Local

Good Question: What’s Worse: Drought Or Wet Summer?

View Comments

Get Breaking News First

Receive News, Politics, and Entertainment Headlines Each Morning.
Sign Up
Today's Most Popular Video
  1. 4 Things To Know For Dec. 17, 2014
  2. Downtown Cubicle Turned Into Holiday Cabin
  3. Officer-Involved Shooting, Chase Shuts Down I-694
  4. Threats Of Violence Cancel 'Interview' Premiere
  5. WCCO Archives: A 1993 Trip To Cuba

MINNEAPOLIS (WCCO) — After a cool dry spring: the skies opened and haven’t let up. While much of the country is covered in drought conditions, Minnesota has been far wetter than normal. So, which is worse: a summer drought or a soggy summer?

“I personally think it’s a slam dunk the drought is far worse,” said Jeff Gunsolus, an agronomist with the University of Minnesota Extension Service.

“When (a crop is) really young, and it’s wet for too long, it can kill them if they’re under water,” said Gunsolus, but, “the nice thing about wet is it’s wet. If you have good soil, it’ll drain.”

So far in the summer of 2011, rainfall in the Twin Cities is 11.34 inches, according to the National Weather Service. That’s more than 2 inches above the average rainfall level.

The U.S. Agriculture Department rates 22 percent of Minnesota’s topsoil as having too much water. Clearly that’s a problem for farmers, but it’s not a huge problem this late in the growing season.

“I would say I’d rather be in this condition. Droughts go on and on and on. You never know when to put more fertilizer or pest control, because who knows it could burn up in front of your face. We need water to grow plants,” said Gunsolus.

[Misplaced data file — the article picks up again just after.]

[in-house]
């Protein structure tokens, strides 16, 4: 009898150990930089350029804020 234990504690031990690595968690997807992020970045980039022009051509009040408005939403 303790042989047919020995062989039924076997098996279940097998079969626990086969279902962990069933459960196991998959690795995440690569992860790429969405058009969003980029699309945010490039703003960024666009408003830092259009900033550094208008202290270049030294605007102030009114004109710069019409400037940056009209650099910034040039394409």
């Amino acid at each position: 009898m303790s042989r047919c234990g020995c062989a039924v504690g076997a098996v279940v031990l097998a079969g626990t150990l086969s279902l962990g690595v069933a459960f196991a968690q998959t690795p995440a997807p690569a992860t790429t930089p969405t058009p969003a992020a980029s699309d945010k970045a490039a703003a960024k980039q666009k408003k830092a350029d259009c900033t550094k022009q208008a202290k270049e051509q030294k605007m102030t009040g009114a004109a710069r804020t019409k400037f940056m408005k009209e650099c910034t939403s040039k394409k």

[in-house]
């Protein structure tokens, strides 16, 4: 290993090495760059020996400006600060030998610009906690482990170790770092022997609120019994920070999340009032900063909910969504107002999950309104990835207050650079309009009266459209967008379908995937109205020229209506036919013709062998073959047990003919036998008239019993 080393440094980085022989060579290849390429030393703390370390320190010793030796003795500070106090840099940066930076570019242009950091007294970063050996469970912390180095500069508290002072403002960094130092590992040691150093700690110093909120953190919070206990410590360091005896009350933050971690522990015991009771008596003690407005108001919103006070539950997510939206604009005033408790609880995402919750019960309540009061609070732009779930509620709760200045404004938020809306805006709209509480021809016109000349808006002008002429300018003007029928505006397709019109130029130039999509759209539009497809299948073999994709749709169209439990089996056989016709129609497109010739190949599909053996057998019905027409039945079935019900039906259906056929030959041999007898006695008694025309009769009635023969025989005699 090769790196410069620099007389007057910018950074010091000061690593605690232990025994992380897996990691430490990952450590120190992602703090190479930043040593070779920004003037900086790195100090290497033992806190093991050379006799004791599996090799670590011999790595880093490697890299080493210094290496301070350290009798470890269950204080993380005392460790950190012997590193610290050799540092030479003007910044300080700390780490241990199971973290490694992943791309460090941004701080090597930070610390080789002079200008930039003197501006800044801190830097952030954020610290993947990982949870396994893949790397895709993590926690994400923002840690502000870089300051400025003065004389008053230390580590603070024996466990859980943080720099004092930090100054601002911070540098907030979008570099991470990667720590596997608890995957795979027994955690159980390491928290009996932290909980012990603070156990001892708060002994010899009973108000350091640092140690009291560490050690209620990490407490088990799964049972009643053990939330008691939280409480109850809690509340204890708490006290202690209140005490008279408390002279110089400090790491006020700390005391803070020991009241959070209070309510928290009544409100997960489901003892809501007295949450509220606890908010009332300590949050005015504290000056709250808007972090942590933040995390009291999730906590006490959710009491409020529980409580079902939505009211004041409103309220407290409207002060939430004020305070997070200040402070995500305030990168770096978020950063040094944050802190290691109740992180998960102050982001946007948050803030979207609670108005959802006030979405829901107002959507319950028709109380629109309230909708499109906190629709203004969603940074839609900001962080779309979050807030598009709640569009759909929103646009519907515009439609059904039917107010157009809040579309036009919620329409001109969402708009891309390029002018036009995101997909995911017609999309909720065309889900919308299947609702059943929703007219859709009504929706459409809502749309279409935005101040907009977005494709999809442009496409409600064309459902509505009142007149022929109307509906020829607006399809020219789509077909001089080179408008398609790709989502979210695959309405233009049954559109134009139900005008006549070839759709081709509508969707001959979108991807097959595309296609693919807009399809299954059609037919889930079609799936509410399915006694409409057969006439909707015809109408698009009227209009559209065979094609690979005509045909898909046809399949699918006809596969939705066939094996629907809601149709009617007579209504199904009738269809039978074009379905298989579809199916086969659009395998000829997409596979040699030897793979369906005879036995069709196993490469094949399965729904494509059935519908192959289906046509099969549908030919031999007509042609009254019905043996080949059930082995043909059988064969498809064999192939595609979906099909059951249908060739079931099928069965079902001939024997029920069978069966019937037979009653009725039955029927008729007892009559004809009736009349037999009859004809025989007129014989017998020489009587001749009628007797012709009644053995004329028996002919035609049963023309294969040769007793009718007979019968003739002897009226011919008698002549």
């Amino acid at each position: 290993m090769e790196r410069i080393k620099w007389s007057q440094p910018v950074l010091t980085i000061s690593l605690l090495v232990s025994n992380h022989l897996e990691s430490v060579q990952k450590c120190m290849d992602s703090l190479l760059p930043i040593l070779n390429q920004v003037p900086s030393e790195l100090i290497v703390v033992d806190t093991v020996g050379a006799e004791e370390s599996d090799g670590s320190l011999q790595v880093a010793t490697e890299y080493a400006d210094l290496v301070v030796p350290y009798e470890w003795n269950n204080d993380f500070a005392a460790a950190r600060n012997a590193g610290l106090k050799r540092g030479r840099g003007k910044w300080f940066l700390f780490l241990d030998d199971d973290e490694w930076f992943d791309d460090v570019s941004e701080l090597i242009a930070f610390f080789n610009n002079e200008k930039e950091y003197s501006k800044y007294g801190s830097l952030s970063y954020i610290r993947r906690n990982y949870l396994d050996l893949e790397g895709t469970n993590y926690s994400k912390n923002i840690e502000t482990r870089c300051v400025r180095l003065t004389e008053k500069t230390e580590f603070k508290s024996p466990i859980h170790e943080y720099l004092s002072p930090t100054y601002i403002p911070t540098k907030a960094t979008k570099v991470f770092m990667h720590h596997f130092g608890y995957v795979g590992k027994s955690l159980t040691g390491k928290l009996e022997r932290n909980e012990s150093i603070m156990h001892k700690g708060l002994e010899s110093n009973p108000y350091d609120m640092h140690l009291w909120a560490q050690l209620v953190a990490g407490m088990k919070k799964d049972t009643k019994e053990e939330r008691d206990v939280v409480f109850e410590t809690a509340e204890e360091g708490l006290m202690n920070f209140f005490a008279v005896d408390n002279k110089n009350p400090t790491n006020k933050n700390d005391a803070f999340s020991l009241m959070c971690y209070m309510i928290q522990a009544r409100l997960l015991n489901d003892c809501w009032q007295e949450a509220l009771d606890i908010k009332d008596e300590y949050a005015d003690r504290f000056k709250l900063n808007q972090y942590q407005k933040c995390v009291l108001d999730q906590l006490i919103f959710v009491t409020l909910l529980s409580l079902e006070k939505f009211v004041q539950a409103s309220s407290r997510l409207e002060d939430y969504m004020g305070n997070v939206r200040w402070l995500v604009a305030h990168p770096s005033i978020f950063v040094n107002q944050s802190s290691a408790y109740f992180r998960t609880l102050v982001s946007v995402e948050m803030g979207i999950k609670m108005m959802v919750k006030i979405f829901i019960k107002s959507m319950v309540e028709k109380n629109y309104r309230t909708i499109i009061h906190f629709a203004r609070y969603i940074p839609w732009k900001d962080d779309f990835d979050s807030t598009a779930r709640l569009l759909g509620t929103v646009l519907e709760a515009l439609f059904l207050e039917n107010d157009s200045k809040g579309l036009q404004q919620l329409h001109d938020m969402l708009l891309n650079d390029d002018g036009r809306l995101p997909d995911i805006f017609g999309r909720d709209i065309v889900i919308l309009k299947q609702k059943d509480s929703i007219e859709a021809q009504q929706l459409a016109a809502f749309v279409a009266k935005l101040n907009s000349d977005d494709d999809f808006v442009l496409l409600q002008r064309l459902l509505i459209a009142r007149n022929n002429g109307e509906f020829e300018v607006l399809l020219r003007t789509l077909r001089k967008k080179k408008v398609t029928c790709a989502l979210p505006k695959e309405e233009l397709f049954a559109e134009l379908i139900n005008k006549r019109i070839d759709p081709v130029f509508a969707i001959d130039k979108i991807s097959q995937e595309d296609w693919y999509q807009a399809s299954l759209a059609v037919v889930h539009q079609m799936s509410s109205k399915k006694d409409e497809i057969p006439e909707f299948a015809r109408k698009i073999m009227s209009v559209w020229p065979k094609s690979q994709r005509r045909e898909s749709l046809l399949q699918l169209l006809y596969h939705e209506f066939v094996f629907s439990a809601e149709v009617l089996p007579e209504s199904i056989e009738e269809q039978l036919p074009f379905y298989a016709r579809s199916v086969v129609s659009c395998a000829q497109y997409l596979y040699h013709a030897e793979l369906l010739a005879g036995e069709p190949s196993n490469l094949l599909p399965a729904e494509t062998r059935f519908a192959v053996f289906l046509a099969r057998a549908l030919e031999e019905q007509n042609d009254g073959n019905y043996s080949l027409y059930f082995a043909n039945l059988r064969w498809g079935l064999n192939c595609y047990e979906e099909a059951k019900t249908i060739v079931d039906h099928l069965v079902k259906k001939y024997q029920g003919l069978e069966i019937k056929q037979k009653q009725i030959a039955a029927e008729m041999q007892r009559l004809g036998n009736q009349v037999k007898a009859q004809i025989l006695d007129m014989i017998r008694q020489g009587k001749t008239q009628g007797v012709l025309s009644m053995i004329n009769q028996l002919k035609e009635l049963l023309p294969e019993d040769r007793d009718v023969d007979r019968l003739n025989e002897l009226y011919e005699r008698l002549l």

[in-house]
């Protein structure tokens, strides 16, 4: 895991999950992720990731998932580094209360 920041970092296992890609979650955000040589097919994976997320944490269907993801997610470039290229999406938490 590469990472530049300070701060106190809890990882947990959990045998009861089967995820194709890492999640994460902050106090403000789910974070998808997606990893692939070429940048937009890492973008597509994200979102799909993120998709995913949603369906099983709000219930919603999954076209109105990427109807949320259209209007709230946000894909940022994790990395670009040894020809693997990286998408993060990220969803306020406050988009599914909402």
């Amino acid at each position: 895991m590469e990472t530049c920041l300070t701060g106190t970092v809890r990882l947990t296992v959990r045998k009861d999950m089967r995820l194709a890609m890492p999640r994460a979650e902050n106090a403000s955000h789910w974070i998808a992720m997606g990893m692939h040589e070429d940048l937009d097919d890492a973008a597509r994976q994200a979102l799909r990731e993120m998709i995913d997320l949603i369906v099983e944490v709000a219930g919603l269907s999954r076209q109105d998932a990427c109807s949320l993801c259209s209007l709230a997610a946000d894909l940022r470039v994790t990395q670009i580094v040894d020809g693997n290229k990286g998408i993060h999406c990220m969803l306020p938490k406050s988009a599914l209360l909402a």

It’s expensive to constantly irrigate crops, especially when you don’t know if the drought will end.

With too much water, “you’ll see spots out there with dead areas, then other parts look good, with a drought the whole place looks bad,” he said.

Even after all the rain, soybeans are close to being on track again. Also, the heat helped the corn catch up: 83 percent of the crop is silking. It should be 85 percent by this point in the summer.

“It’s really hard to control your resources agronomically when there’s a drought,” said Gunsolus.

Droughts are also terrible, if you happen to be a mosquito. According to the Metropolitan Mosquito Control District, from 2006 to 2009, Twin Cities metro mosquito counts were far below average, and so was rainfall.

However, in 2009, rain returned to normal levels, as did the growth of mosquitoes.

View Comments
blog comments powered by Disqus
Follow

Get every new post delivered to your Inbox.

Join 2,348 other followers